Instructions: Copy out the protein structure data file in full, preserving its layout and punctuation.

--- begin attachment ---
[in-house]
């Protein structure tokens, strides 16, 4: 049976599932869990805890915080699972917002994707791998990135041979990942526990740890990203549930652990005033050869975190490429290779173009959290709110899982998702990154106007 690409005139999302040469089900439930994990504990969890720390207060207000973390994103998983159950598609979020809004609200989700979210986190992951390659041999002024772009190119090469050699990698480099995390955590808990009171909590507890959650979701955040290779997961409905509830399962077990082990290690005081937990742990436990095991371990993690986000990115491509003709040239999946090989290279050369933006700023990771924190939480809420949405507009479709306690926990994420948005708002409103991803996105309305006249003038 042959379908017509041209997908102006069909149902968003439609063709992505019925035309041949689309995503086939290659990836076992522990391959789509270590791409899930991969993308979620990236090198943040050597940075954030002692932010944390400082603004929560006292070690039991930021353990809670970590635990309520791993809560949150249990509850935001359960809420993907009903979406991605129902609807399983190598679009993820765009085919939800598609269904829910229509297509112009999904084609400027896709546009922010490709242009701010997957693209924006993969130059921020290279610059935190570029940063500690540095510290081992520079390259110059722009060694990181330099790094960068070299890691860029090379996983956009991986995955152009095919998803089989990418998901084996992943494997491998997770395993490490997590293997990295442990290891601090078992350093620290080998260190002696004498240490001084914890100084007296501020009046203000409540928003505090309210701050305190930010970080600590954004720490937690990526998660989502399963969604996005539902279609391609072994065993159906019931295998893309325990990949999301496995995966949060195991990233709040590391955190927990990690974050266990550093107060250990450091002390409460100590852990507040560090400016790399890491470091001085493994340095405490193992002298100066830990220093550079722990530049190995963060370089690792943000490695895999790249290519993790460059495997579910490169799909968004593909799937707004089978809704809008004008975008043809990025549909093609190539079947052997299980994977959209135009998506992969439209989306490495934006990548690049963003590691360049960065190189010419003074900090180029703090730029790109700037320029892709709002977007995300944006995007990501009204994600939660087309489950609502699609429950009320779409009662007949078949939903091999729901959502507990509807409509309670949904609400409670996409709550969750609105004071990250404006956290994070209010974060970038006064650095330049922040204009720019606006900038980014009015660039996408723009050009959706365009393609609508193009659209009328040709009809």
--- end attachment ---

[in-house]
């Protein structure tokens, strides 16, 4: 049976599932869990805890915080699972917002994707791998990135041979990942526990740890990203549930652990005033050869975190490429290779173009959290709110899982998702990154106007 690409005139999302040469089900439930994990504990969890720390207060207000973390994103998983159950598609979020809004609200989700979210986190992951390659041999002024772009190119090469050699990698480099995390955590808990009171909590507890959650979701955040290779997961409905509830399962077990082990290690005081937990742990436990095991371990993690986000990115491509003709040239999946090989290279050369933006700023990771924190939480809420949405507009479709306690926990994420948005708002409103991803996105309305006249003038 042959379908017509041209997908102006069909149902968003439609063709992505019925035309041949689309995503086939290659990836076992522990391959789509270590791409899930991969993308979620990236090198943040050597940075954030002692932010944390400082603004929560006292070690039991930021353990809670970590635990309520791993809560949150249990509850935001359960809420993907009903979406991605129902609807399983190598679009993820765009085919939800598609269904829910229509297509112009999904084609400027896709546009922010490709242009701010997957693209924006993969130059921020290279610059935190570029940063500690540095510290081992520079390259110059722009060694990181330099790094960068070299890691860029090379996983956009991986995955152009095919998803089989990418998901084996992943494997491998997770395993490490997590293997990295442990290891601090078992350093620290080998260190002696004498240490001084914890100084007296501020009046203000409540928003505090309210701050305190930010970080600590954004720490937690990526998660989502399963969604996005539902279609391609072994065993159906019931295998893309325990990949999301496995995966949060195991990233709040590391955190927990990690974050266990550093107060250990450091002390409460100590852990507040560090400016790399890491470091001085493994340095405490193992002298100066830990220093550079722990530049190995963060370089690792943000490695895999790249290519993790460059495997579910490169799909968004593909799937707004089978809704809008004008975008043809990025549909093609190539079947052997299980994977959209135009998506992969439209989306490495934006990548690049963003590691360049960065190189010419003074900090180029703090730029790109700037320029892709709002977007995300944006995007990501009204994600939660087309489950609502699609429950009320779409009662007949078949939903091999729901959502507990509807409509309670949904609400409670996409709550969750609105004071990250404006956290994070209010974060970038006064650095330049922040204009720019606006900038980014009015660039996408723009050009959706365009393609609508193009659209009328040709009809």